Union[Array, Container]

Returns

  • ret – an output array having the same data type as x and whose elements, relative to x, are shifted.

  • This function conforms to the `Array API Standard

  • <https (//data-apis.org/array-api/latest/>`_. This docstring is an extension of the)

  • `docstring <https (//data-apis.org/array-api/latest/API_specification/generated/signatures.elementwise_functions.roll.html>`_ )

  • in the standard.

  • Both the description and the type hints above assumes an array input for simplicity,

  • but this function is nestable, and therefore also accepts ivy.Container

  • instances in place of any of the arguments.

Examples

With ivy.Array input:

>>> x = ivy.array([0., 1., 2.])
>>> y = ivy.roll(x, 1)
>>> print(y)
ivy.array([2., 0., 1.])
>>> x = ivy.array([[0., 1., 2.],                        [3., 4., 5.]])
>>> y = ivy.zeros((2, 3))
>>> ivy.roll(x, 2, -1, out=y)
>>> print(y)
ivy.array([[1., 2., 0.],
            [4., 5., 3.]])
>>> x = ivy.array([[[0., 0.], [1., 3.], [2., 6.]],                        [[3., 9.], [4., 12.], [5., 15.]]])
>>> ivy.roll(x, (1, -1), (0, 2), out=x)
>>> print(x)
ivy.array([[[ 9., 3.],
            [12., 4.],
            [15., 5.]],
           [[ 0., 0.],
            [ 3., 1.],
            [ 6., 2.]]])

With ivy.NativeArray input:

>>> x = ivy.native_array([0., 1., 2.])
>>> y = ivy.roll(x, 1)
>>> print(y)
ivy.array([2., 0., 1.])

With one ivy.Container input:

>>> x = ivy.Container(a=ivy.array([0., 1., 2.]),                           b=ivy.array([3., 4., 5.]))
>>> y = ivy.roll(x, 1)
>>> print(y)
{
    a: ivy.array([2., 0., 1.]),
    b: ivy.array([5., 3., 4.])
}

With multiple ivy.Container inputs:

>>> x = ivy.Container(a=ivy.array([0., 1., 2.]),                           b=ivy.array([3., 4., 5.]))
>>> shift = ivy.Container(a=1, b=-1)
>>> y = ivy.roll(x, shift)
>>> print(y)
{
    a: ivy.array([2., 0., 1.]),
    b: ivy.array([4., 5., 3.])
}

Instance Method Examples

>>> x = ivy.array([[0., 1., 2.],                        [3., 4., 5.]])
>>> y = x.roll(2, -1)
>>> print(y)
ivy.array([[1., 2., 0.],
            [4., 5., 3.]])
>>> x = ivy.Container(a=ivy.array([0., 1., 2.]),                           b=ivy.array([3., 4., 5.]))
>>> y = x.roll(1)
>>> print(y)
{
    a: ivy.array([2., 0., 1.]),
    b: ivy.array([5., 3., 4.])
}
ivy.split(x, num_or_size_splits=None, axis=0, with_remainder=False)[source]

Splits an array into multiple sub-arrays.

Parameters
  • x (Union[Array, NativeArray]) – array to be divided into sub-arrays.

  • num_or_size_splits (Optional[Union[int, Iterable[int]]]) – Number of equal arrays to divide the array into along the given axis if an (default: None) integer. The size of each split element if a sequence of integers. Default is to divide into as many 1-dimensional arrays as the axis dimension.

  • axis (Optional[int]) – The axis along which to split, default is 0. (default: 0)

  • with_remainder (Optional[bool]) – If the tensor does not split evenly, then store the last remainder entry. (default: False) Default is False.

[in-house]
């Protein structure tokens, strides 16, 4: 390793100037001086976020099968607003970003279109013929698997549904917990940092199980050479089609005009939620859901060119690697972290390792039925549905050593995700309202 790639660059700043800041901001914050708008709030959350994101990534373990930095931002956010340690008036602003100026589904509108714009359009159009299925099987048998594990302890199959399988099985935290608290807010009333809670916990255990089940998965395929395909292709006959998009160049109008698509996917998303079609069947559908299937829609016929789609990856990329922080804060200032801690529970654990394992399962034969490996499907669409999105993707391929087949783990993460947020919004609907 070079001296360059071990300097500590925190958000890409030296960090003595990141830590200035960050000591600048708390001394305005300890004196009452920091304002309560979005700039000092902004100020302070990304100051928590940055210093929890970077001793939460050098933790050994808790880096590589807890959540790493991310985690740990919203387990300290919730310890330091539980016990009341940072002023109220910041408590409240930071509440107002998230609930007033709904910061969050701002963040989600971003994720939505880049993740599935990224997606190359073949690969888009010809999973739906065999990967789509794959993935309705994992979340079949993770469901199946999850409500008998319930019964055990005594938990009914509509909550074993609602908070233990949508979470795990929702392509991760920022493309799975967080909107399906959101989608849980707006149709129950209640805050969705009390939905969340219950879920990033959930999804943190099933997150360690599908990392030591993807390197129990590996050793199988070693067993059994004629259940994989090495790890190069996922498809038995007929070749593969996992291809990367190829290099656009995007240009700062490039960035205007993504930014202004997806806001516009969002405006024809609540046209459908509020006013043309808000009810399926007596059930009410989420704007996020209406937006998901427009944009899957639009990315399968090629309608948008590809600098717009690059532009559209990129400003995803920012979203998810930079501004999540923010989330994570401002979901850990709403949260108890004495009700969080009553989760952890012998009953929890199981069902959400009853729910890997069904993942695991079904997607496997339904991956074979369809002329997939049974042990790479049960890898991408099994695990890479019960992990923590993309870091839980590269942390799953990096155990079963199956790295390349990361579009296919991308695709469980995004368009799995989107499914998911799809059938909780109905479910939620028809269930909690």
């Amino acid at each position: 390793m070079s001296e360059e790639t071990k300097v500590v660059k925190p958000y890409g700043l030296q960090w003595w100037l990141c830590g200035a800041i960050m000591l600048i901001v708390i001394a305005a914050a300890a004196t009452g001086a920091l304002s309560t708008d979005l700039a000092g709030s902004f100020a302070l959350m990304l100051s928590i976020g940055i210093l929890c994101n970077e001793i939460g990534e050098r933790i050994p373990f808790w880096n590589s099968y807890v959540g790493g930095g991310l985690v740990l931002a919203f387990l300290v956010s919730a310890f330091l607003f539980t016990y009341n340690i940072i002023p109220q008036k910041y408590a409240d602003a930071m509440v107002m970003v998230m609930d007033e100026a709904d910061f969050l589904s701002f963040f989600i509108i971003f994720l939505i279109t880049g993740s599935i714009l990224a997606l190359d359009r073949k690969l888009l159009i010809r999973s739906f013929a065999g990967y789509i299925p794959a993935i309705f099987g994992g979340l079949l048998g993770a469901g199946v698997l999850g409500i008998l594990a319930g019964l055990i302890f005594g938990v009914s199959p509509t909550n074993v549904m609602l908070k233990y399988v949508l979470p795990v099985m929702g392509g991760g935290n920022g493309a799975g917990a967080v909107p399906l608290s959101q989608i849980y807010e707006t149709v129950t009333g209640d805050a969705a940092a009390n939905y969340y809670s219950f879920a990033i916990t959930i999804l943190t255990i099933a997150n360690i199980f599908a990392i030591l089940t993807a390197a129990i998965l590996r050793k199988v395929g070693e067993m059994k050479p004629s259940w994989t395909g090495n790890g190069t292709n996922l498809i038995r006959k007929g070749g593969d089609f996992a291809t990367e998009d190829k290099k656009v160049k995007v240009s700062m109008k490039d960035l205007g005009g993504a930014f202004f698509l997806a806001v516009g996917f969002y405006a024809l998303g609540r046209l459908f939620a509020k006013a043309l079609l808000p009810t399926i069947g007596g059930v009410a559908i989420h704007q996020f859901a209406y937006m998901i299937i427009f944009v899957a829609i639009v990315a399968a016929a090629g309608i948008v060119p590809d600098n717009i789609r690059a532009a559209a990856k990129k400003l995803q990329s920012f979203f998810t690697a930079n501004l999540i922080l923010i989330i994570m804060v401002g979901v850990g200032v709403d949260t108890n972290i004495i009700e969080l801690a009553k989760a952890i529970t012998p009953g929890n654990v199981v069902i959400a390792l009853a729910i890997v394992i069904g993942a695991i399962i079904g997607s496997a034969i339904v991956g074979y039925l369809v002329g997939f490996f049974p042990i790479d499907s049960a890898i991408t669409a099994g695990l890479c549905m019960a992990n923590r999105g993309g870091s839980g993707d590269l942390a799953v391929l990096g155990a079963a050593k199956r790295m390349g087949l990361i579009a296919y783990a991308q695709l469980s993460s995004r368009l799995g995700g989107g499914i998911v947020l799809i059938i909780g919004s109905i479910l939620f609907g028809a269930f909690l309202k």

Return type

Array

Returns

ret – A list of sub-arrays.

Functional Examples

>>> x = ivy.array([1, 2, 3])
>>> y = ivy.split(x)
>>> print(y)
[ivy.array([1]),ivy.array([2]),ivy.array([3])]
>>> x = ivy.array([[3, 2, 1], [4, 5, 6]])
>>> y = ivy.split(x, 2, 1, False)
>>> print(y)
[ivy.array([[3,2],[4,5]]),ivy.array([[1],[6]])]
>>> x = ivy.array([4, 6, 5, 3])
>>> y = ivy.split(x, [1, 2], 0, True)
>>> print(y)
ivy.array([[4], [6, 5, 3]])

With ivy.NativeArray input:

>>> x = ivy.native_array([7, 8, 9])
>>> y = ivy.split(x)
>>> print(y)
[ivy.array([7]),ivy.array([8]),ivy.array([9])]

With ivy.Container input:

>>> x = ivy.Container(a=ivy.array([10, 45, 2]))
>>> y = ivy.split(x)
>>> print(y)
{a:(list[3],<classivy.array.Array>shape=[1])}

Instance Method Examples

>>> x = ivy.array([4, 6, 5, 3])
>>> y = x.split()
>>> print(y)
[ivy.array([4]),ivy.array([6]),ivy.array([5]),ivy.array([3])]
>>> x = ivy.Container(a=ivy.array([2, 5, 9]))
>>> y = x.split()
>>> print(y)
{
    a: ivy.array([[2], [5], [9]])
}
ivy.squeeze(x, axis=None, *, out=None)[source]

Removes singleton dimensions (axes) from x.

Parameters
  • x (Union[Array, NativeArray]) – input array.

  • axis (Optional[Union[int, Tuple[int, ...]]]) – axis (or axes) to squeeze. If a specified axis has a size greater than one, a (default: None) ValueError must be raised.

  • out (Optional[Array]) – optional output array, for writing the result to. It must have a shape that the (default: None) inputs broadcast to.

Return type

Array

Returns

ret – an output array having the same data type and elements as x.

Functional Examples

With ivy.Array input:

>>> x = ivy.array([[[0, 1], [2, 3]]])
>>> y = ivy.squeeze(x)
>>> print(y)
ivy.array([[0, 1], [2, 3]])
>>> x = ivy.array([[[[1, 2, 3]], [[4, 5, 6]]]])
>>> ivy.squeeze(x, axis=2)
>>> print(y)
ivy.array([[0,1],[2,3]])
>>> x = ivy.array([[[0], [1], [2]]])
>>> y = ivy.squeeze(x)
>>> print(y)
ivy.array([0, 1, 2])
>>> y = ivy.squeeze(x, axis=0)
>>> print(y)
ivy.array([[0],
       [1],
       [2]])
>>> y = ivy.squeeze(x, axis=2)
>>> print(y)
ivy.array([[0, 1, 2]])
>>> y = ivy.squeeze(x, axis=(0, 2))
>>> print(y)
ivy.array([0, 1, 2])

With ivy.NativeArray input: